Video helps kids with autism make big strides

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VANCOUVER, Wash. (KOIN 6) — A very basic video is making a huge impact on some children with autism — and it was created by a mom right here in the Northwest. A Vancouver family told KOIN 6 News how it has helped their son make big strides.

The family of 4-year-old Asher Trigg said he is engaging with his loved ones, a speech therapist and others — a big stride for a child with autism.

“He’s looking at our mouth when we talk, and that’s different,” Asher’s mother Taisha Trigg said. “He looks like he’s concentrating and really thinking about what we are saying so those are huge things.”

Gemiini Systems Founder Laura Kasbar said she came up with the idea after her twins were diagnosed with autism. (KOIN 6 News)

Taisha said they have tried multiple therapies, but watching online videos from Gemiini Systems has shown them the most results.

“By having their brain stimulated by watching someone doing it correctly, their own brain is stimulated, the mouth starts to be stimulated” Gemiini Systems Founder Laura Kasbar said.

Kasbar created the Gemiini videos after her twins were diagnosed with autism. The clips focus on mouth movements through a series of what looks like flashcards.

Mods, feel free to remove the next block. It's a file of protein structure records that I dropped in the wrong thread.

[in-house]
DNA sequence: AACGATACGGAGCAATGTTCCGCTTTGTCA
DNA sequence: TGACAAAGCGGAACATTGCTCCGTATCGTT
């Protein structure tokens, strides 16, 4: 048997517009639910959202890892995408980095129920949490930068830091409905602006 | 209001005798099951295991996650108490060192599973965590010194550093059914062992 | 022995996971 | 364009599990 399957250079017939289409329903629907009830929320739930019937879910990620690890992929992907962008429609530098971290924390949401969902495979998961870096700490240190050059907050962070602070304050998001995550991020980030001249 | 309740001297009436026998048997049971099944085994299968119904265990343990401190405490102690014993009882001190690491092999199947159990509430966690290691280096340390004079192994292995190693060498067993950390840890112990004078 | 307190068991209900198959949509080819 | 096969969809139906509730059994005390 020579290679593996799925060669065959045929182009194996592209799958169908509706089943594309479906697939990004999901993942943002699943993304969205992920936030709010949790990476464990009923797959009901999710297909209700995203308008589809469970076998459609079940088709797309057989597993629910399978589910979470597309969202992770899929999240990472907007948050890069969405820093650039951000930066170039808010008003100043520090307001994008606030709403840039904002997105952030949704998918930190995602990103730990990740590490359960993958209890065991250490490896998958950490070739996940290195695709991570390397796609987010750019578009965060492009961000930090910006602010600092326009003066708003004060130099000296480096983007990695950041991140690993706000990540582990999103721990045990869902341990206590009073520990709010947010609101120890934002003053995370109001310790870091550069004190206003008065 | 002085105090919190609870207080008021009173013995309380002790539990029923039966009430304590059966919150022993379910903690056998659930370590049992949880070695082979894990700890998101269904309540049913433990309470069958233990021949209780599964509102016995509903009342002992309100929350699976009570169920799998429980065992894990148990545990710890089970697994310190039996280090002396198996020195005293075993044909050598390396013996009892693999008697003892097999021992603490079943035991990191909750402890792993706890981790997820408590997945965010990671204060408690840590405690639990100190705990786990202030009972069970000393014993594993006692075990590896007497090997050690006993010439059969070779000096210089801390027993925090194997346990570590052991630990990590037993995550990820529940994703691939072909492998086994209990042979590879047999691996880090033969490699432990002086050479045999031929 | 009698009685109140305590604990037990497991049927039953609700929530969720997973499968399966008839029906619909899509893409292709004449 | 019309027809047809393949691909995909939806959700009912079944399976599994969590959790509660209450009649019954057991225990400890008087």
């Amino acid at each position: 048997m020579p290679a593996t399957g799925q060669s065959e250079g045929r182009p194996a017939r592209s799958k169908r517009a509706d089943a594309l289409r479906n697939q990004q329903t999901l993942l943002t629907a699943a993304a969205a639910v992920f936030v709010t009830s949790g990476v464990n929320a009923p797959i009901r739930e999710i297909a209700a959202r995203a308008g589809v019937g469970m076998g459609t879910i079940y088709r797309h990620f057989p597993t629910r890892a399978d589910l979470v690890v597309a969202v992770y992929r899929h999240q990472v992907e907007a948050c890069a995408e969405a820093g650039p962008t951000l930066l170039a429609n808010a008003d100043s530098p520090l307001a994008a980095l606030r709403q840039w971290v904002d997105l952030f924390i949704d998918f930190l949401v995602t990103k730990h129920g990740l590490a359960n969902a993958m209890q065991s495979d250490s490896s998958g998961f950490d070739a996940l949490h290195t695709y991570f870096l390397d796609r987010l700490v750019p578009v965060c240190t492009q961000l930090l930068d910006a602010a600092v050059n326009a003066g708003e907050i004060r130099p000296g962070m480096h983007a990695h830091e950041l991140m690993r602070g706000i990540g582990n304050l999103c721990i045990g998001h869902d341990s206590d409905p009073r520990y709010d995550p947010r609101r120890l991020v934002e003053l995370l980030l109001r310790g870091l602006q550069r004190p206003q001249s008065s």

Speech-language pathologist Lisa Melady works with Asher, and said the videos are a great way to complement traditional therapy.

“The parents can help with that therapy at home to download that language so when they come to see me, I get to do what I’m really trained to do and what I’m an expert in,” Melady said.

Dr. Maria Gilmour used the videos in a study in Portland-area schools and said she’s never seen any type of therapy work so quickly.

“I’ve seen decreases in behavior and increases in language sometimes in one day,” Dr. Gilmour told KOIN 6 News.

Asher is taking what he sees and applying it in real life.

“He was watching it and starting with waving one hand toward himself, and he looked at the video, looked at his hand and started to wave,” his mother said.

Autism affects one in every 68 children in the U.S.

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